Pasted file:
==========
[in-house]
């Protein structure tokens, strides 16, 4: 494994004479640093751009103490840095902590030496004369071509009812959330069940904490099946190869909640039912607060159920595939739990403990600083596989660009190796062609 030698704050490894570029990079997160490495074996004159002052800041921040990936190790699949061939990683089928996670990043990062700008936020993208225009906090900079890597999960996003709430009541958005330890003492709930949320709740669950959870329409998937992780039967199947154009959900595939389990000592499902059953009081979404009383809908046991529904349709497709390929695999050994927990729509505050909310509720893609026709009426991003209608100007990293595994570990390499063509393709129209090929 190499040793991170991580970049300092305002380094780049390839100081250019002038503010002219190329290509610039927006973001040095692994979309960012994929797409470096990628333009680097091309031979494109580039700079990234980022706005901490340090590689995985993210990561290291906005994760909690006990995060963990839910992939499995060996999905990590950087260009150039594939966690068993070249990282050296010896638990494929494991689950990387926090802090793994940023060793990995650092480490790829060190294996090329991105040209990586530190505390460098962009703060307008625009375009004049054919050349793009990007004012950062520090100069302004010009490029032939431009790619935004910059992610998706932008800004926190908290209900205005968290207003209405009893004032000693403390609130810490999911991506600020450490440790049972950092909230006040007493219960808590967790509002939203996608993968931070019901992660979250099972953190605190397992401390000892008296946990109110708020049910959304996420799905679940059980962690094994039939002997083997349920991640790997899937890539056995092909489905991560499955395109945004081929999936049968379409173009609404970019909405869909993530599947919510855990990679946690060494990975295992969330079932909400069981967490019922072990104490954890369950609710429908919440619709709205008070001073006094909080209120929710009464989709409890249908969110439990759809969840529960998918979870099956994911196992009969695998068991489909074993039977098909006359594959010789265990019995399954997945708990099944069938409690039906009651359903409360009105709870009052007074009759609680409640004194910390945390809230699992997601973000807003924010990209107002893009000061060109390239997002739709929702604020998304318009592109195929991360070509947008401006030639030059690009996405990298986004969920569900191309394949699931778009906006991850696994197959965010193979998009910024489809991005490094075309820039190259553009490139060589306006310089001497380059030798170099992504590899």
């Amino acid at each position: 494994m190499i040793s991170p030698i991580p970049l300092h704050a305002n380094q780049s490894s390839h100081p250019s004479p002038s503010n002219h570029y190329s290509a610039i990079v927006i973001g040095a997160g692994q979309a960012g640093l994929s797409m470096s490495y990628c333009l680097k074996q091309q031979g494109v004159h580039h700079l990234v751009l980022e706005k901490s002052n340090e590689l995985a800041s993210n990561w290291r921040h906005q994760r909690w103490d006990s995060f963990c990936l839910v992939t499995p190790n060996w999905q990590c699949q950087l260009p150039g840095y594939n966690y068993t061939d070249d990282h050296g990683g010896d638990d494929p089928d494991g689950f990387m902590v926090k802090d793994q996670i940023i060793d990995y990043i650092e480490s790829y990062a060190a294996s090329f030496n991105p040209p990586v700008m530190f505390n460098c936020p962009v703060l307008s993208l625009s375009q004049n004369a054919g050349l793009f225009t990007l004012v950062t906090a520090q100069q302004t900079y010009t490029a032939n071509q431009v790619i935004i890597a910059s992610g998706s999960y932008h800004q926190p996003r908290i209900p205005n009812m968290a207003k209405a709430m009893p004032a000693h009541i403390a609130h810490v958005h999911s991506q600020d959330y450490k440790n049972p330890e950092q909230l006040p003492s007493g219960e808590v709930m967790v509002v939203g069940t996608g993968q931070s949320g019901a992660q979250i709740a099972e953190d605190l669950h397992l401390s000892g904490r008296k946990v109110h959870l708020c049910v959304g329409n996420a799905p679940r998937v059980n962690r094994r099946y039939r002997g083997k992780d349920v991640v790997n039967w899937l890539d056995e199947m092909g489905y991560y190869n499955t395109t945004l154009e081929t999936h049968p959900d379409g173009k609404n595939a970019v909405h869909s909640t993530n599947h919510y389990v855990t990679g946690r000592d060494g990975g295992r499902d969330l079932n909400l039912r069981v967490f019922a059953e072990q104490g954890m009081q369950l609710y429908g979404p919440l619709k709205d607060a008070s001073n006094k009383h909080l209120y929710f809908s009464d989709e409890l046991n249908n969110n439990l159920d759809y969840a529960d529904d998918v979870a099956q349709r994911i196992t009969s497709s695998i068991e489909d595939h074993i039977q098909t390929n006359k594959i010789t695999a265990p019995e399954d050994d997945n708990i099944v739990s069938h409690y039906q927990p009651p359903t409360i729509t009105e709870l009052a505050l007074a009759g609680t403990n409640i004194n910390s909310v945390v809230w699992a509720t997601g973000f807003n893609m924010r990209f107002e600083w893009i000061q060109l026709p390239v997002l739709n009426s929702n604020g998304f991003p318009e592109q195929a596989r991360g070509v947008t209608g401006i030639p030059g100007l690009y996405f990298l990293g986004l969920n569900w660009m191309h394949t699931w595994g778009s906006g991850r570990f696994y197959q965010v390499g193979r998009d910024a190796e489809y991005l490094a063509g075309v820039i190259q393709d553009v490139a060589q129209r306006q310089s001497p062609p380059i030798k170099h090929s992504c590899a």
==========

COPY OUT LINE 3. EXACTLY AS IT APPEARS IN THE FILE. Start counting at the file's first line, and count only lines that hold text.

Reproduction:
């Amino acid at each position: 494994m190499i040793s991170p030698i991580p970049l300092h704050a305002n380094q780049s490894s390839h100081p250019s004479p002038s503010n002219h570029y190329s290509a610039i990079v927006i973001g040095a997160g692994q979309a960012g640093l994929s797409m470096s490495y990628c333009l680097k074996q091309q031979g494109v004159h580039h700079l990234v751009l980022e706005k901490s002052n340090e590689l995985a800041s993210n990561w290291r921040h906005q994760r909690w103490d006990s995060f963990c990936l839910v992939t499995p190790n060996w999905q990590c699949q950087l260009p150039g840095y594939n966690y068993t061939d070249d990282h050296g990683g010896d638990d494929p089928d494991g689950f990387m902590v926090k802090d793994q996670i940023i060793d990995y990043i650092e480490s790829y990062a060190a294996s090329f030496n991105p040209p990586v700008m530190f505390n460098c936020p962009v703060l307008s993208l625009s375009q004049n004369a054919g050349l793009f225009t990007l004012v950062t906090a520090q100069q302004t900079y010009t490029a032939n071509q431009v790619i935004i890597a910059s992610g998706s999960y932008h800004q926190p996003r908290i209900p205005n009812m968290a207003k209405a709430m009893p004032a000693h009541i403390a609130h810490v958005h999911s991506q600020d959330y450490k440790n049972p330890e950092q909230l006040p003492s007493g219960e808590v709930m967790v509002v939203g069940t996608g993968q931070s949320g019901a992660q979250i709740a099972e953190d605190l669950h397992l401390s000892g904490r008296k946990v109110h959870l708020c049910v959304g329409n996420a799905p679940r998937v059980n962690r094994r099946y039939r002997g083997k992780d349920v991640v790997n039967w899937l890539d056995e199947m092909g489905y991560y190869n499955t395109t945004l154009e081929t999936h049968p959900d379409g173009k609404n595939a970019v909405h869909s909640t993530n599947h919510y389990v855990t990679g946690r000592d060494g990975g295992r499902d969330l079932n909400l039912r069981v967490f019922a059953e072990q104490g954890m009081q369950l609710y429908g979404p919440l619709k709205d607060a008070s001073n006094k009383h909080l209120y929710f809908s009464d989709e409890l046991n249908n969110n439990l159920d759809y969840a529960d529904d998918v979870a099956q349709r994911i196992t009969s497709s695998i068991e489909d595939h074993i039977q098909t390929n006359k594959i010789t695999a265990p019995e399954d050994d997945n708990i099944v739990s069938h409690y039906q927990p009651p359903t409360i729509t009105e709870l009052a505050l007074a009759g609680t403990n409640i004194n910390s909310v945390v809230w699992a509720t997601g973000f807003n893609m924010r990209f107002e600083w893009i000061q060109l026709p390239v997002l739709n009426s929702n604020g998304f991003p318009e592109q195929a596989r991360g070509v947008t209608g401006i030639p030059g100007l690009y996405f990298l990293g986004l969920n569900w660009m191309h394949t699931w595994g778009s906006g991850r570990f696994y197959q965010v390499g193979r998009d910024a190796e489809y991005l490094a063509g075309v820039i190259q393709d553009v490139a060589q129209r306006q310089s001497p062609p380059i030798k170099h090929s992504c590899a």